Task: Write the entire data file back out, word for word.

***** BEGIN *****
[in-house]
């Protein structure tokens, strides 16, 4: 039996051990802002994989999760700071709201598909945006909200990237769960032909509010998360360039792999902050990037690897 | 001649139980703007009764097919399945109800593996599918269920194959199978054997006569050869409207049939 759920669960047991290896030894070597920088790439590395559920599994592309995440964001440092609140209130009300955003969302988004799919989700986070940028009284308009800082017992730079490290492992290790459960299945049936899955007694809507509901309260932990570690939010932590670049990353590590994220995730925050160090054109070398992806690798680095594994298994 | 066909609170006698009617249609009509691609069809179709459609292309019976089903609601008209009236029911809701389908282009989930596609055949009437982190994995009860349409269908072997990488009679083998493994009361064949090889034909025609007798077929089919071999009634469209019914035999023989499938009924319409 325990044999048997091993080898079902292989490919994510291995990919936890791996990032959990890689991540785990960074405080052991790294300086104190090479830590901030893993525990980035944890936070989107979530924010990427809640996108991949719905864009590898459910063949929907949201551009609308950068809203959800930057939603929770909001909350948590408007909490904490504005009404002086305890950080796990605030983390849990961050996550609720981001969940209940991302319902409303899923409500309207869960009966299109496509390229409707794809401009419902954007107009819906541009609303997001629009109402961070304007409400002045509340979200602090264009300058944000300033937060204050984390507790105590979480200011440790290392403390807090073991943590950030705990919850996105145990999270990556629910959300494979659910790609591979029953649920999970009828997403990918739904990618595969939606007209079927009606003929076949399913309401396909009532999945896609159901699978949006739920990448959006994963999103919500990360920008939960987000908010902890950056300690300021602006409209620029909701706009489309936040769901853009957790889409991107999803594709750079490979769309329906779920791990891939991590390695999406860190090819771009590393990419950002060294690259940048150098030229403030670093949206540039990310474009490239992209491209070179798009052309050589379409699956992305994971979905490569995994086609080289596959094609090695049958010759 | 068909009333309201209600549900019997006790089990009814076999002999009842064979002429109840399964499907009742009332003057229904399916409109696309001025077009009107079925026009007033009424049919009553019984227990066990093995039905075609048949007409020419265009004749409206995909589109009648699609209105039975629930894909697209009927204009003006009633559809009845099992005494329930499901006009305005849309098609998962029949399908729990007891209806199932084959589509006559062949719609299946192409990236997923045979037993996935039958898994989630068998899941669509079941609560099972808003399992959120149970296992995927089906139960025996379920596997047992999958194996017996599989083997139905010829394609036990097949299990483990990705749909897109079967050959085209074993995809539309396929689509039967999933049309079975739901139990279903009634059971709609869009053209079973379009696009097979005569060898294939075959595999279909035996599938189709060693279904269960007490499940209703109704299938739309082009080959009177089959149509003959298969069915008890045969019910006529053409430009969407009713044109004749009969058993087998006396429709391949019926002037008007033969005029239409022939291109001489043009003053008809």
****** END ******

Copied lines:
[in-house]
């Protein structure tokens, strides 16, 4: 039996051990802002994989999760700071709201598909945006909200990237769960032909509010998360360039792999902050990037690897 | 001649139980703007009764097919399945109800593996599918269920194959199978054997006569050869409207049939 759920669960047991290896030894070597920088790439590395559920599994592309995440964001440092609140209130009300955003969302988004799919989700986070940028009284308009800082017992730079490290492992290790459960299945049936899955007694809507509901309260932990570690939010932590670049990353590590994220995730925050160090054109070398992806690798680095594994298994 | 066909609170006698009617249609009509691609069809179709459609292309019976089903609601008209009236029911809701389908282009989930596609055949009437982190994995009860349409269908072997990488009679083998493994009361064949090889034909025609007798077929089919071999009634469209019914035999023989499938009924319409 325990044999048997091993080898079902292989490919994510291995990919936890791996990032959990890689991540785990960074405080052991790294300086104190090479830590901030893993525990980035944890936070989107979530924010990427809640996108991949719905864009590898459910063949929907949201551009609308950068809203959800930057939603929770909001909350948590408007909490904490504005009404002086305890950080796990605030983390849990961050996550609720981001969940209940991302319902409303899923409500309207869960009966299109496509390229409707794809401009419902954007107009819906541009609303997001629009109402961070304007409400002045509340979200602090264009300058944000300033937060204050984390507790105590979480200011440790290392403390807090073991943590950030705990919850996105145990999270990556629910959300494979659910790609591979029953649920999970009828997403990918739904990618595969939606007209079927009606003929076949399913309401396909009532999945896609159901699978949006739920990448959006994963999103919500990360920008939960987000908010902890950056300690300021602006409209620029909701706009489309936040769901853009957790889409991107999803594709750079490979769309329906779920791990891939991590390695999406860190090819771009590393990419950002060294690259940048150098030229403030670093949206540039990310474009490239992209491209070179798009052309050589379409699956992305994971979905490569995994086609080289596959094609090695049958010759 | 068909009333309201209600549900019997006790089990009814076999002999009842064979002429109840399964499907009742009332003057229904399916409109696309001025077009009107079925026009007033009424049919009553019984227990066990093995039905075609048949007409020419265009004749409206995909589109009648699609209105039975629930894909697209009927204009003006009633559809009845099992005494329930499901006009305005849309098609998962029949399908729990007891209806199932084959589509006559062949719609299946192409990236997923045979037993996935039958898994989630068998899941669509079941609560099972808003399992959120149970296992995927089906139960025996379920596997047992999958194996017996599989083997139905010829394609036990097949299990483990990705749909897109079967050959085209074993995809539309396929689509039967999933049309079975739901139990279903009634059971709609869009053209079973379009696009097979005569060898294939075959595999279909035996599938189709060693279904269960007490499940209703109704299938739309082009080959009177089959149509003959298969069915008890045969019910006529053409430009969407009713044109004749009969058993087998006396429709391949019926002037008007033969005029239409022939291109001489043009003053008809």